Thursday, April 30, 2009

Freedom for Liberty

On Sunday, April 19, about ten minutes after I left a meeting with the woman who is mentoring me in my quest for Animal Behavior certification, said woman left her office on Wards Chapel Road, pulled out onto Liberty Road, and saw a pit bull hit by a car.

She immediately pulled over, got two other co-workers who were following her to pull over, and they started the chase to see if the little dog was alright. They attempted to get cars to stop, or at least slow down, and most of them responded with much profanity and gestures which involve limited numbers of digits. At one point, one man did pull over to help. Then he saw the dog, yelped "Is that a PIT BULL????" got back into his vehicle, and locked the doors.

Oh, did you not know that pit bulls are the breed most likely to carjack you???

Anyway, it took over an hour, but they finally ran the little dog down, got her into one of their trucks, and immediately took her to the vet hospital where one of those leading the chase just so happens to be a vet tech.

A few hours later, as the most out-spoken pit bull proponent my mentor knows, I got the call telling me the above details. Being the bleeding heart that I am, I said "Jeez, I wish I could afford another dog, but there's just no way I possibly can, otherwise I'd offer to take her in for a while." Any sane person would hear the true meaning behind my words, which is "thank goodness I can't afford another dog, I don't have the time or energy for that."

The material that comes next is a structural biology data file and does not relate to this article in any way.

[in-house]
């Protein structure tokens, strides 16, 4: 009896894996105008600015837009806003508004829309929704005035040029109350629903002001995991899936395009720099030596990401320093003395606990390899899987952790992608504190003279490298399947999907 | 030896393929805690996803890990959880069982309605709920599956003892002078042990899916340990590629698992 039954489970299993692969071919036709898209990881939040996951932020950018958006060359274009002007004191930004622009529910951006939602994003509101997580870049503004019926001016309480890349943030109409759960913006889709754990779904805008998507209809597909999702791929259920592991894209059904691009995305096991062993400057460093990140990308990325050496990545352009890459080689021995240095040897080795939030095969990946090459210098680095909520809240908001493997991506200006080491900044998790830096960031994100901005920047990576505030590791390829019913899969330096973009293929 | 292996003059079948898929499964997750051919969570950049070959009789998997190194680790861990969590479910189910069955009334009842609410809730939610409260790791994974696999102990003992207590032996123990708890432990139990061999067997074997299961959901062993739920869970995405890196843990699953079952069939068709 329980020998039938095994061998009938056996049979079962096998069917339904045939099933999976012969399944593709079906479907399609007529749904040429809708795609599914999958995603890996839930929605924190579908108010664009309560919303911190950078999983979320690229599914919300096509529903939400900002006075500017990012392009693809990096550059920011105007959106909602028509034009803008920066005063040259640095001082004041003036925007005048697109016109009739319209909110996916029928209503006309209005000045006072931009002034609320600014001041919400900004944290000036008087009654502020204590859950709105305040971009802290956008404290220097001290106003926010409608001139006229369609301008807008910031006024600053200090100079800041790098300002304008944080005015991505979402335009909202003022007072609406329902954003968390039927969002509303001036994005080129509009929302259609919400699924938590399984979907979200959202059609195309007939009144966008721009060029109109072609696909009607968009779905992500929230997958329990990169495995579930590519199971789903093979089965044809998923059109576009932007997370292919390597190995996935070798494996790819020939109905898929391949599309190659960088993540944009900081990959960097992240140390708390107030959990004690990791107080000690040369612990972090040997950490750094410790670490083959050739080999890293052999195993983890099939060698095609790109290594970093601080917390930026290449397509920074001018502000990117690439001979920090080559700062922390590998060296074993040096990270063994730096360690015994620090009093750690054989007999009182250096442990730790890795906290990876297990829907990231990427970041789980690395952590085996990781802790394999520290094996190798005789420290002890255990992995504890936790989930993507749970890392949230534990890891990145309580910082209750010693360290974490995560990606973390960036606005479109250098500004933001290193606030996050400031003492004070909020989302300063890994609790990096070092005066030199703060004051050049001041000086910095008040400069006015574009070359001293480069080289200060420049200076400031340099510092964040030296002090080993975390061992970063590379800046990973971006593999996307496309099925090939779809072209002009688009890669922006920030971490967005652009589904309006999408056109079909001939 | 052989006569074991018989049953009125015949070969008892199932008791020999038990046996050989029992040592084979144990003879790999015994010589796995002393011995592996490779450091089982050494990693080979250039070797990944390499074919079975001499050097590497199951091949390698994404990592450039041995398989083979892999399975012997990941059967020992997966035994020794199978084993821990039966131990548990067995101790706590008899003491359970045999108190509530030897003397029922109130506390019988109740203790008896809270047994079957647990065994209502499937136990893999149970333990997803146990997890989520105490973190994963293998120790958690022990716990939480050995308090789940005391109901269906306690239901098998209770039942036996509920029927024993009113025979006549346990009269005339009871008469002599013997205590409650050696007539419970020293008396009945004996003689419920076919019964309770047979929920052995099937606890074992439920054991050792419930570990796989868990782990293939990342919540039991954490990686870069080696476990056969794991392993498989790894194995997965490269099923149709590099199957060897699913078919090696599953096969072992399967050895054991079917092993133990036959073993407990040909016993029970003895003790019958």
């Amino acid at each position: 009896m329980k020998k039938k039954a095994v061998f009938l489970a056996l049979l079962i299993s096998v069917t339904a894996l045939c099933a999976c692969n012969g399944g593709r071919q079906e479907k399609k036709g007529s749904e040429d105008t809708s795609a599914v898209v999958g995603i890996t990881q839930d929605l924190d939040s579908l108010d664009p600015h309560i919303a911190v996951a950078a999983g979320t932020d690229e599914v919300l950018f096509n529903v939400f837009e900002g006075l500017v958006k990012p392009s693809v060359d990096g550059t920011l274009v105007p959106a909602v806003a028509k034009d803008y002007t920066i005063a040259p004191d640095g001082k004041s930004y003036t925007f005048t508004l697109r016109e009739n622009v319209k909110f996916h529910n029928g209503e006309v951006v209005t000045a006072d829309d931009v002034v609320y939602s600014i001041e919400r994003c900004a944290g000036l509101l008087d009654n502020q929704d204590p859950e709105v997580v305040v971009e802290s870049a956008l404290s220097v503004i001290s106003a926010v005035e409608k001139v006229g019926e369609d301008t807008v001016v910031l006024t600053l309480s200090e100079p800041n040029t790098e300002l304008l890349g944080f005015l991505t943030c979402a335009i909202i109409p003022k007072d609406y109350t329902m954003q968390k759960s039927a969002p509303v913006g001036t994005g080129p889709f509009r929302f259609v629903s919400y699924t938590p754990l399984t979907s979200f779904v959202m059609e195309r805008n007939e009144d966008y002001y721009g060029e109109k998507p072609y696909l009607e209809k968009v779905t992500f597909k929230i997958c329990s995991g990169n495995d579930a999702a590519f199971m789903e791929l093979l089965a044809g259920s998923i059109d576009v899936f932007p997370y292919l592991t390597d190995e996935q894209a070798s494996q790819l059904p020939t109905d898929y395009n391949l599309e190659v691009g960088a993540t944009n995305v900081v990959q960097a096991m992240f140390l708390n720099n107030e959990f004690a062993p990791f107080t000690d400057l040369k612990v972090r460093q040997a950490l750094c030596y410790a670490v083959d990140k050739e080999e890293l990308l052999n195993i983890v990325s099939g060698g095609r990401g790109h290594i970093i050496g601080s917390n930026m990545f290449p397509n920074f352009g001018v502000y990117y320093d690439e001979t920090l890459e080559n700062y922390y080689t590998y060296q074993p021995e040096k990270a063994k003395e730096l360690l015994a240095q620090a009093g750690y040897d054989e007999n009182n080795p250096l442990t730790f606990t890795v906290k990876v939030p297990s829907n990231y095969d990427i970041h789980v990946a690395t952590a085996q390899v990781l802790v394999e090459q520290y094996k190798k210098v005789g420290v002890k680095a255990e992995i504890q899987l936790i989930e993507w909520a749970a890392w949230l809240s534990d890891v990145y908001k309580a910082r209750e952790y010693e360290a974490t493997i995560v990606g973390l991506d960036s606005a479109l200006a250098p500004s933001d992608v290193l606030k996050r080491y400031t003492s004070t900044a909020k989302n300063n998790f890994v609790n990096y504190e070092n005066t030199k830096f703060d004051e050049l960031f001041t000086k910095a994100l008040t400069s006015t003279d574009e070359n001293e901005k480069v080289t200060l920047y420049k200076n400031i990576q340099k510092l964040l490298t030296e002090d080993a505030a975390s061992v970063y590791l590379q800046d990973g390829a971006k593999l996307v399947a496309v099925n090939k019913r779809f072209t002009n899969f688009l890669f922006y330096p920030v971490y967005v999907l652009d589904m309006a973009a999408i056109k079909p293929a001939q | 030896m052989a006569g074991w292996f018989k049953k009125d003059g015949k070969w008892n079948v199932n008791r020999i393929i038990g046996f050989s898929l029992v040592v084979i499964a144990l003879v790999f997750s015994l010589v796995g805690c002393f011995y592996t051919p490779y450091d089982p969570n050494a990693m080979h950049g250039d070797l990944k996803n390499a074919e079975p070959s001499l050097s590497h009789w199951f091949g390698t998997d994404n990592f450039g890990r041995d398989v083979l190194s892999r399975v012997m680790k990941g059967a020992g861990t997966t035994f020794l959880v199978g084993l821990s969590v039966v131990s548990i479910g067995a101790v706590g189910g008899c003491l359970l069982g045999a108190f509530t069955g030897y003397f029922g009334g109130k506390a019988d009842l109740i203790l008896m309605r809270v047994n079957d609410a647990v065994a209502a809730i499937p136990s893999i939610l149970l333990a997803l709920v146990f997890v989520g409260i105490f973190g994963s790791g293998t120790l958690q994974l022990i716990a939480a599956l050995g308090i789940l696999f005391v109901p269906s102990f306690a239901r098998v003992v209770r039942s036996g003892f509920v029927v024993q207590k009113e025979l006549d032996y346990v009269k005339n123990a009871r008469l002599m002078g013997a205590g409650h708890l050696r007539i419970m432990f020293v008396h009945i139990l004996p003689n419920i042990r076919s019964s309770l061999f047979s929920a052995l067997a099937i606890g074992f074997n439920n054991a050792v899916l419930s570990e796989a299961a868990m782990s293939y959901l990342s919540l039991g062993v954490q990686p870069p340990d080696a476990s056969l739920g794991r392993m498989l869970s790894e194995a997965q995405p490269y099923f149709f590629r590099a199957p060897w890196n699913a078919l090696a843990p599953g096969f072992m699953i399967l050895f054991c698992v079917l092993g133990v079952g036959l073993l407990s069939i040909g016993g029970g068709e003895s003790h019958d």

Also, any sane person wouldn't spend a few hours trying to catch a strange dog in the middle of rush hour traffic. Audience is a very important thing to remember when you make statements like the one I made.

My mentor said "oh, thank goodness - I just can't possibly fit her into my house [the woman has eight dogs, seventeen cats, several birds, and a herd of herding animals, she is one of the few people who really means it when she says "no room at the inn"], so you can take her home and I'll pay for her food and vetting while we find her a new home."

This is what you may refer to as an EPIC FAIL.

*sigh* But the thing is, I really, really can help in this situation. I have a small room she can stay in that can keep her separate from Oscar and the cats as long as that is needed, I understand how to deal with the crap pit bull owners have to deal with all the time (like idiots who lock their car doors to keep dogs out), I understand dog behavior, have an animal behaviorist on speed dial if there's an emergency, and am more than comfortable with basic manner and obedience training.

So how could I turn this girl away?

I really couldn't turn her away once I'd met her. She has very obviously been badly abused in the past. She is covered in scars, one of her ears is ragged, the other is missing the bottom two inches, her lips are terribly uneven and the vet who looked at her initially said it looked like they'd been stitched up at home by an amateur, and her legs are malformed, whether through bad breeding or injury it's unclear. And she was intact (was - we took care of that). She's terrified of everything - has to be coaxed to go outside and then spends the whole time asking to come back in. She flinches dreadfully at any sudden movements, and she has no idea what to do with any toys I showed her. She's about three years old, (at a little under 40lb) about a dozen pounds lighter than Oscar, and just looks TINY.